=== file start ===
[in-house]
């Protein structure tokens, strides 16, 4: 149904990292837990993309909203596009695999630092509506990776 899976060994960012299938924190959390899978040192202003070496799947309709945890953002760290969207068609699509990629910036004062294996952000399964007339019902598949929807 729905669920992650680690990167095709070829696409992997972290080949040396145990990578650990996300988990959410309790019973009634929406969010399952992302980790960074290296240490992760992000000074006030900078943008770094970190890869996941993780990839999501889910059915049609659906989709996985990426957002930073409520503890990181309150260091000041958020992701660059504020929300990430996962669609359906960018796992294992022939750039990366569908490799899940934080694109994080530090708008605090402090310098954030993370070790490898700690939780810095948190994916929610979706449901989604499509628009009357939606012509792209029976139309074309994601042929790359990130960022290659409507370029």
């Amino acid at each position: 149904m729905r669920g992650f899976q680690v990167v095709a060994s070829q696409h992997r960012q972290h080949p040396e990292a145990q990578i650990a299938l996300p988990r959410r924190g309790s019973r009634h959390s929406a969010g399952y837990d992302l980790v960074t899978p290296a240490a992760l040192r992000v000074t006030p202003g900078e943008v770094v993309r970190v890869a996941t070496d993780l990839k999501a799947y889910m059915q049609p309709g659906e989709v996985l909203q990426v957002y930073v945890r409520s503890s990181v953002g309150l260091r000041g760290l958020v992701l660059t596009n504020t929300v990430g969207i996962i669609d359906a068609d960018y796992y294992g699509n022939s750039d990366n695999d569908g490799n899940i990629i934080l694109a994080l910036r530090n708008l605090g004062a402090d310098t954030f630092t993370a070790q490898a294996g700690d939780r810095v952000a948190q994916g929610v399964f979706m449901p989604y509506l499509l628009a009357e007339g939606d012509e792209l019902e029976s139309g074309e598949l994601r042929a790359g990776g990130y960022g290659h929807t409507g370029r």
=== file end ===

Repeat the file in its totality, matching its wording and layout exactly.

[in-house]
């Protein structure tokens, strides 16, 4: 149904990292837990993309909203596009695999630092509506990776 899976060994960012299938924190959390899978040192202003070496799947309709945890953002760290969207068609699509990629910036004062294996952000399964007339019902598949929807 729905669920992650680690990167095709070829696409992997972290080949040396145990990578650990996300988990959410309790019973009634929406969010399952992302980790960074290296240490992760992000000074006030900078943008770094970190890869996941993780990839999501889910059915049609659906989709996985990426957002930073409520503890990181309150260091000041958020992701660059504020929300990430996962669609359906960018796992294992022939750039990366569908490799899940934080694109994080530090708008605090402090310098954030993370070790490898700690939780810095948190994916929610979706449901989604499509628009009357939606012509792209029976139309074309994601042929790359990130960022290659409507370029």
């Amino acid at each position: 149904m729905r669920g992650f899976q680690v990167v095709a060994s070829q696409h992997r960012q972290h080949p040396e990292a145990q990578i650990a299938l996300p988990r959410r924190g309790s019973r009634h959390s929406a969010g399952y837990d992302l980790v960074t899978p290296a240490a992760l040192r992000v000074t006030p202003g900078e943008v770094v993309r970190v890869a996941t070496d993780l990839k999501a799947y889910m059915q049609p309709g659906e989709v996985l909203q990426v957002y930073v945890r409520s503890s990181v953002g309150l260091r000041g760290l958020v992701l660059t596009n504020t929300v990430g969207i996962i669609d359906a068609d960018y796992y294992g699509n022939s750039d990366n695999d569908g490799n899940i990629i934080l694109a994080l910036r530090n708008l605090g004062a402090d310098t954030f630092t993370a070790q490898a294996g700690d939780r810095v952000a948190q994916g929610v399964f979706m449901p989604y509506l499509l628009a009357e007339g939606d012509e792209l019902e029976s139309g074309e598949l994601r042929a790359g990776g990130y960022g290659h929807t409507g370029r």